I had applied for UK immigration under their Highly Skilled Migrant Programme before returning to Bangladesh in 2005 and my application was accepted. However, my visa took unusually long time to be granted, which made me very worried as I didn’t have any job with a family to look after. Meanwhile my parents and my fourth brother’s whole family were set to leave for England to attend the wedding of my eldest niece. It was the only time all six brothers would meet with our parents since 1977. As the day of my parents’ departure was coming closer with no news from the British High Commission my worries became deeper and my father noticed that very well. He once said in a broken voice, “I have not seen Salman’s familiar smile for a long time”. He announced one week before his departure date that he would not go if I didn’t get my visa. A couple of days later, very early in the morning, I received a phone call from the British High Commission and was told that I would be given visa, so I should see them with my family’s passport that day. I immediately went to convey the good news to my father at his chamber. He said ‘Alhamdulillah’ loudly, cried with happiness and said, “I prayed to Allah in tahajjud today and pleaded him that we hear this news today”. When I went to my mother and gave her the news and told her how my father reacted, she told me how my father prayed for me that day. At one point during tahajjud he was in sijda for a very long time. My mother asked him about it when he got up. He said that it was not part of his salat. He was actually doing dua for me while in sijda. He asked Allah to give the good news that day, which got accepted immediately. This is how Allah hears the cry of a parent when they pray for their child.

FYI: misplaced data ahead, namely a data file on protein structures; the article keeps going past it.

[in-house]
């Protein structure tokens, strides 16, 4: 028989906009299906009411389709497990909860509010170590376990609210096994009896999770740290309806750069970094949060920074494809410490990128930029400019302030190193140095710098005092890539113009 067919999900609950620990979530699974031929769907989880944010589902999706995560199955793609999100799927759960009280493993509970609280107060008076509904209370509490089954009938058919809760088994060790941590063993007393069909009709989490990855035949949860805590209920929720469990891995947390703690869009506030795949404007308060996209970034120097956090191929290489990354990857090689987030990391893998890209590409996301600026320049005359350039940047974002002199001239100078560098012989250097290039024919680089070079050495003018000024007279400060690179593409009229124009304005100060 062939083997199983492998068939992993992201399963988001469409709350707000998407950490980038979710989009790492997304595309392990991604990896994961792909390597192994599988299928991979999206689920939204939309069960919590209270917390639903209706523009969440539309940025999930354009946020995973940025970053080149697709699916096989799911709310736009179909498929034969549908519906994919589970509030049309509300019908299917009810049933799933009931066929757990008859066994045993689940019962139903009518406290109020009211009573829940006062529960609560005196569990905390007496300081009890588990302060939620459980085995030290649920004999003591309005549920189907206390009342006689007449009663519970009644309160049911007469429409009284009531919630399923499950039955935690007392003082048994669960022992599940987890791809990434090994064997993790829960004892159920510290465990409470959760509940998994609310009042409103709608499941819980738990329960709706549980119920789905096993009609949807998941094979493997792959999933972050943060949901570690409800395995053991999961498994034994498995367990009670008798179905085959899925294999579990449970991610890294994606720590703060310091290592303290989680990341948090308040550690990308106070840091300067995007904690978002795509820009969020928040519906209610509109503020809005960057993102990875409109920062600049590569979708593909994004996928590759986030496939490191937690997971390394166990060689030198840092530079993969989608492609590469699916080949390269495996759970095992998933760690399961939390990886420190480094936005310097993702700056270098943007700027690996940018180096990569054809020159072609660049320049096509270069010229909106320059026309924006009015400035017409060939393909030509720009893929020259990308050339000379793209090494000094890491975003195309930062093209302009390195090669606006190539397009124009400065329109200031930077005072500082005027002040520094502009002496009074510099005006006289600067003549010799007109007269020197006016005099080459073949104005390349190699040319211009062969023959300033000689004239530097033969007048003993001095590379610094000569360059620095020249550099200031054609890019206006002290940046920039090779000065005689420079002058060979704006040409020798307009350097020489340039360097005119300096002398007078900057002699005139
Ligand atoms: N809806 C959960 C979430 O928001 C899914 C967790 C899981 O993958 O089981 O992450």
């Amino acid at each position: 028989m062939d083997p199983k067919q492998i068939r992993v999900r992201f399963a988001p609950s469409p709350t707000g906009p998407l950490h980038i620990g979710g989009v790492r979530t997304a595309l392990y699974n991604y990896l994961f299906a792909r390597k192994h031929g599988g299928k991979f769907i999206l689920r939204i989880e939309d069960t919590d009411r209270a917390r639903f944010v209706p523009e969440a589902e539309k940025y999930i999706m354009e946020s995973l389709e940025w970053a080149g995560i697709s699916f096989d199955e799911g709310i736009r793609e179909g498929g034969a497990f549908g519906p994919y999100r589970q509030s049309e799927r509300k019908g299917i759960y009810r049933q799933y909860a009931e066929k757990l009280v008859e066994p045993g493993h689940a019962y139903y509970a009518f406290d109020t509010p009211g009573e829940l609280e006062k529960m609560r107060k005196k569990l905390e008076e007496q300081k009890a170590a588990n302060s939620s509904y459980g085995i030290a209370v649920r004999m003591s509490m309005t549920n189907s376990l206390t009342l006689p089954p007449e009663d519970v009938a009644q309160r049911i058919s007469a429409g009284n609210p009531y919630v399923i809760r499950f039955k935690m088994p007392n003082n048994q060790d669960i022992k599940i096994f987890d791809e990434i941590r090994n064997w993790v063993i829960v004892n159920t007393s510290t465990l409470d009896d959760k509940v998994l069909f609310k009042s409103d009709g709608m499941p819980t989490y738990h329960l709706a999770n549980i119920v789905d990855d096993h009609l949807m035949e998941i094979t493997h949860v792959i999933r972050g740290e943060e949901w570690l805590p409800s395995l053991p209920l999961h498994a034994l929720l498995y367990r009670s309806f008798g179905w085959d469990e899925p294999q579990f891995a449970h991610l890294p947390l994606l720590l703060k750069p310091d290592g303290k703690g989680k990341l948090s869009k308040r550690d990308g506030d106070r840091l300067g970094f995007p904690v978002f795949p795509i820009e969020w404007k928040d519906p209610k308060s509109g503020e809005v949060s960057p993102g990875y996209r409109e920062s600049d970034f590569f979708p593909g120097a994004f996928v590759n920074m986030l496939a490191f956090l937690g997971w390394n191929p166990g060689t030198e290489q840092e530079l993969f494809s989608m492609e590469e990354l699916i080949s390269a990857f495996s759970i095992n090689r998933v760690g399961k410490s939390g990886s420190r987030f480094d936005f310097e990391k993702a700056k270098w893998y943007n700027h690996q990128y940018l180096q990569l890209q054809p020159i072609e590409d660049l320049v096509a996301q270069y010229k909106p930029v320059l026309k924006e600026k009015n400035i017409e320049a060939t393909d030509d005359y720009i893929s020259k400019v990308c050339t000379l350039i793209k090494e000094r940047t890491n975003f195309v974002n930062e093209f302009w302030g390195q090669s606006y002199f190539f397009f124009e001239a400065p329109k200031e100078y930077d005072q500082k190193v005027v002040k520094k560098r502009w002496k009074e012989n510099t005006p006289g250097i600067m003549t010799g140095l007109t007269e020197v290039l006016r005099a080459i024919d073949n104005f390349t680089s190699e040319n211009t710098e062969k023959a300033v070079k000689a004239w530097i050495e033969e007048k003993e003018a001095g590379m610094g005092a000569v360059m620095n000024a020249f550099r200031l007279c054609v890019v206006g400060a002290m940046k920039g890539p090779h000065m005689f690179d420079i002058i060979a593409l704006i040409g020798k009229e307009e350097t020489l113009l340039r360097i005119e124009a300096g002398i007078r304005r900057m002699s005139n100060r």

This loving, caring, compassionate, sacrificing father of mine is now leading a painstakingly lonely life in custody for crimes he never even dreamed of committing. What he has done for me can never be expressed in a blog post. I just shared some small anecdotes here. Can I repay anything? Absolutely not! However, I could have tried to look after him, but that too is impossible now. I can only pray for him. The reason that keeps me and my family going is the hope that Allah is seeing everything and He will ensure justice inshallah. We hope that we will see this justice in this world. However, if anything happens to him, we are sure that he will receive fair justice in the life hereafter inshallah. 

My beloved father, I am unable to serve you physically, but mentally you are always with me in my prayers and thoughts. I am nothing without you. Whoever I am and whatever I have achieved is due to you, belongs to you and I dedicate them to you. May Allah accept you as one of his dearest servants – Ameen!

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About salmanalazami

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  • Name: Salman Al-Azami
  • From: Manchester, UK
  • Nationality: Bangladesh
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    Son of an oppressed islamic leader; an outright academic; an ardent lover of sports; politically conscious, but not active; a loving husband and father; a patriot British Bangladeshi; a simple man